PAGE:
15/03/2016 22:53 GMT

How George Osborne's 'Omnishambles' Budget Wasn't That Bad For Him

He's already netted £700m from VAT changes in 2012

The Sun
The Chancellor has since recovered from his "omnishambles" Budget 

George Osborne faced embarrassment after being forced into a U-turn over his “omnishambles Budget” in 2012 where he "scrapped" taxes on pasties and caravans.

But official figures show the Chancellor could be having the last laugh after netting at least £700 million from ramping up VAT at the time.

In his Budget four years ago, Osborne announced he wanted to close a series of VAT “loopholes” and “anomalies”, most notoriously pasties and other “hot” baked goods but also “sports drinks, holiday caravans and … the rental of hairdressers’ chairs”.

In effect, items being sold tax-free would now be subject to the levy.

HM Treasury
How the "pasty tax" and "caravan tax" were unveiled in 2012

Once the dust had settled, it led to a public outcry that reached its zenith when Osborne appeared before MPs and suggested eating cold pasties would mean hungry workers would not have to pay the extra 50p being slapped on a £2.50 savoury dish.

In what was an early form of the now widespread photoshopping of politicians, Osborne was transformed into Marie Antoinette by The Sun.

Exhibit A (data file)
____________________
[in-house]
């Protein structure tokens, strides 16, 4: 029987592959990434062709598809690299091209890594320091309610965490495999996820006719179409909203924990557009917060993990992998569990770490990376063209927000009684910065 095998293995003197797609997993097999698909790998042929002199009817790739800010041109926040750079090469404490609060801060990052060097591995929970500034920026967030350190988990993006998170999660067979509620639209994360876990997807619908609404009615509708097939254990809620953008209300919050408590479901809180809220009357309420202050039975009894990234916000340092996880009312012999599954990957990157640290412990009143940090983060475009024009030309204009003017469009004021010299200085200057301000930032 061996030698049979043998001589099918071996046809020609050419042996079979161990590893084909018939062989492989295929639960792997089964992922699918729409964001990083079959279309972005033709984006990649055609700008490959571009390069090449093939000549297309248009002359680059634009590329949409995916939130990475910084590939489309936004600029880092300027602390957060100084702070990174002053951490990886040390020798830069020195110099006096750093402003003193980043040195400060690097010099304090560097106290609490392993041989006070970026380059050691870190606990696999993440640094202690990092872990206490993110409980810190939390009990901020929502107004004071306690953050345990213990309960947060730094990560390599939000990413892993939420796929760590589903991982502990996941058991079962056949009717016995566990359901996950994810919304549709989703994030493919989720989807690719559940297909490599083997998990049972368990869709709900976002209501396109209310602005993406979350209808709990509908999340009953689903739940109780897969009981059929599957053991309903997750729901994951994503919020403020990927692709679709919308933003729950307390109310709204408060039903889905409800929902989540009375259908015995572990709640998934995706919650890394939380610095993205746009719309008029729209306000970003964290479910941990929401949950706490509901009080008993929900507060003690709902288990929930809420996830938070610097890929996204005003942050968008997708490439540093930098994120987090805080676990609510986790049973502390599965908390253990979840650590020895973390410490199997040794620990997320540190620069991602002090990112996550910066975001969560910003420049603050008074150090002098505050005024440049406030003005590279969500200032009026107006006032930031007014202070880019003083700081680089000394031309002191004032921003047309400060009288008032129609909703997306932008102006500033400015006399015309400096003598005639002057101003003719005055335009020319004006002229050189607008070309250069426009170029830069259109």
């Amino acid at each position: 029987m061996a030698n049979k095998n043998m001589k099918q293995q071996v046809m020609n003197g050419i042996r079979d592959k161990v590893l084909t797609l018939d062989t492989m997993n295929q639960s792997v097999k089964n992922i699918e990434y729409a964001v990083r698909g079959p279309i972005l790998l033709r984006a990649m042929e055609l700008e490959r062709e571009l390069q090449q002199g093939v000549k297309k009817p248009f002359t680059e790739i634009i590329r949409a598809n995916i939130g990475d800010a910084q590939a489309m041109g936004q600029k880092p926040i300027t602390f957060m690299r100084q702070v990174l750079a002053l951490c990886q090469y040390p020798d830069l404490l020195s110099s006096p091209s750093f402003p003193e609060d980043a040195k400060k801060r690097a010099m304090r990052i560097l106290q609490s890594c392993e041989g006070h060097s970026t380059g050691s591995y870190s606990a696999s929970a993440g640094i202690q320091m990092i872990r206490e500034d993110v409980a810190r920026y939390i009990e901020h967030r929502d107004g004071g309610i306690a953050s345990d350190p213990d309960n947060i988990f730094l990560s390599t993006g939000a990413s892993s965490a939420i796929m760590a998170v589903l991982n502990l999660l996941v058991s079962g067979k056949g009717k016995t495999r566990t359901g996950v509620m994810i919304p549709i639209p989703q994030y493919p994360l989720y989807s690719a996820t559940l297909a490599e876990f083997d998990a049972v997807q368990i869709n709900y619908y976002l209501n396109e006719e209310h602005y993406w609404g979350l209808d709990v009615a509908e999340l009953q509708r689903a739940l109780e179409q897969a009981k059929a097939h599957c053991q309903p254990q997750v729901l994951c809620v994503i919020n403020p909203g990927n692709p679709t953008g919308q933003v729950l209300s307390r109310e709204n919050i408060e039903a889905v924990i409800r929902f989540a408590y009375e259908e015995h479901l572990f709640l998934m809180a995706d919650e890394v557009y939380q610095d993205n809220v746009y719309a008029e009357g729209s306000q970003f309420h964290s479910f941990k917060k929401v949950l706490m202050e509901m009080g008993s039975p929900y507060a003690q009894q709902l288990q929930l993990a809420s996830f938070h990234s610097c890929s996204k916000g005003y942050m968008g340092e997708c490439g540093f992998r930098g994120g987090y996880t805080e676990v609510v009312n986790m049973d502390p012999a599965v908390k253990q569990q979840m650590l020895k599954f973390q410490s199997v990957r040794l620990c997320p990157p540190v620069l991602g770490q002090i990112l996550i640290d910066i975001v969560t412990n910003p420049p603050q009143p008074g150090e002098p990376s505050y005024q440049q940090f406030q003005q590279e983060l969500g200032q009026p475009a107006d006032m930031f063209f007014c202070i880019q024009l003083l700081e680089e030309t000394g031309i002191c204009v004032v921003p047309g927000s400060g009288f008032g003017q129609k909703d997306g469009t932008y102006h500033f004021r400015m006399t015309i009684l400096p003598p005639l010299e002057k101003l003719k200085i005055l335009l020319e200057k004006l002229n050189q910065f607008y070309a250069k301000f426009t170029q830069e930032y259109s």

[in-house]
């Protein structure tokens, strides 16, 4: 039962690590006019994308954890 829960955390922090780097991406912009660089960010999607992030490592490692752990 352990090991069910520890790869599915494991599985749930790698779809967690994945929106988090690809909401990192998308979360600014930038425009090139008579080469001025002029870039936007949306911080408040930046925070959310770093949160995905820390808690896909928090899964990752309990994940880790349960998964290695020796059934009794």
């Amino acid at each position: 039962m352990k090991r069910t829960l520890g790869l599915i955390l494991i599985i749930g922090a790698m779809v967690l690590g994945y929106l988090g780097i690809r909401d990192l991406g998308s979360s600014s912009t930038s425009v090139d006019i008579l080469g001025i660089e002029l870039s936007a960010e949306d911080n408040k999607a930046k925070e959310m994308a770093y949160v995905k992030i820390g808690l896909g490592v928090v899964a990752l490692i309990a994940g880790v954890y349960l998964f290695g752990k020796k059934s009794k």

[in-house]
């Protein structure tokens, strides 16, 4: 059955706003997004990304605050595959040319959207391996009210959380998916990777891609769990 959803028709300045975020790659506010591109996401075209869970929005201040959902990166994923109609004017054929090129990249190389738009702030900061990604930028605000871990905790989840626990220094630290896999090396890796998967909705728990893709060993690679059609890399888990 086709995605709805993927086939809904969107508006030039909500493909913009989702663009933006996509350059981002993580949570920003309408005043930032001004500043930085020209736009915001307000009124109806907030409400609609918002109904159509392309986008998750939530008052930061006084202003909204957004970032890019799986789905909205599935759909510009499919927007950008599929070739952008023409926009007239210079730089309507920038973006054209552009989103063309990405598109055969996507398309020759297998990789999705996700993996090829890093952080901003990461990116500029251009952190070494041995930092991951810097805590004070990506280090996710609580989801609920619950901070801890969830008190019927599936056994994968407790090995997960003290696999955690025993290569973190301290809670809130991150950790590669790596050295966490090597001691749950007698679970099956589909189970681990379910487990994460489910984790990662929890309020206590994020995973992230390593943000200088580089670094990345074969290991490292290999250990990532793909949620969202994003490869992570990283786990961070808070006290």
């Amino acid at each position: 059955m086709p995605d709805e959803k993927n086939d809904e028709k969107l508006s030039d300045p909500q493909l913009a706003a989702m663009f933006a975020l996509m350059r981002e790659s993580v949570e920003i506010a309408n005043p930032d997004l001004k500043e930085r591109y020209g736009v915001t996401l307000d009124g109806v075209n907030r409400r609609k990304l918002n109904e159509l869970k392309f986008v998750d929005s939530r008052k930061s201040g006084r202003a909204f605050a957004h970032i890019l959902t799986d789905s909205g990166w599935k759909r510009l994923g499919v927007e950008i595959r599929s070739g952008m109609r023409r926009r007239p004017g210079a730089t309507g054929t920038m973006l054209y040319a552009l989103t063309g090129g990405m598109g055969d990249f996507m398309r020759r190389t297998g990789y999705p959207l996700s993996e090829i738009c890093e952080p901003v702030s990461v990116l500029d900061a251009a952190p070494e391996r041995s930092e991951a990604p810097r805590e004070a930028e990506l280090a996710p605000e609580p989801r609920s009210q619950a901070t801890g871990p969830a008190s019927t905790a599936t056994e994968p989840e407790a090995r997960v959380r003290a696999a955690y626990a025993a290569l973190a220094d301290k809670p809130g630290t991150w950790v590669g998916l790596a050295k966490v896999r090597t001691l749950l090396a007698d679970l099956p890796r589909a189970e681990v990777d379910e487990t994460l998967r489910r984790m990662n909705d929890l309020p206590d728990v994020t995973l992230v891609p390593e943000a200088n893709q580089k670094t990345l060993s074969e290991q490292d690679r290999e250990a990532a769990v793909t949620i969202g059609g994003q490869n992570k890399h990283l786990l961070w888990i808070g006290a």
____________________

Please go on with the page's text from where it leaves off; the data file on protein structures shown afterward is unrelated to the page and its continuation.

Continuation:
The Sun
How The Sun saw Osborne

In May, after a public consultation, he folded, announcing caravans would not face the full the 20% VAT levy and dispensations were handed to pasty makers who served their wares “hot” straight out of the oven - but did not keep them warm under lamps. The financial hit to the Treasury was reported as £70 million at the time.

The detail was spelled out in his next financial update - the Autumn Statement. 

HM Treasury
The 2012 Autumn Statement spelling out revised VAT changes

But it was only ever a partial retreat.

The figures have only been open to full analysis since April last year when the Office for Budget Responsibility published a database of all tax and spending decision since 1970.

It shows that between the 2012 and 2015 financial years, the Treasury was expected to net £940 million from tackling VAT “loopholes” and “anomalies”.

The total was offset by VAT “amendments” that rise to £240 million by 2015-16. Over nine years, until the end of the decade, Osborne could be in line to net more than £2 billion.  

No wonder the pasty industry later admitted the fresh settlement was a "compromise" and the crackdown put one chain into administration.

Data from the Office for Budget Responsibility

Ben Bradshaw, Labour MP for Exeter, the only non-Conservative in the West Country, which was outraged by the "pasty tax", told The Huffington Post UK: "VAT is the most regressive of all taxes as the least well off spend a far higher proportion of their income on it.

"In spite of levying vast stealth taxes and slashing public spending Osborne has repeatedly missed his own deficit reduction targets because his fundamental approach to the economy is flawed.”

HuffPost has asked the Treasury for comment.


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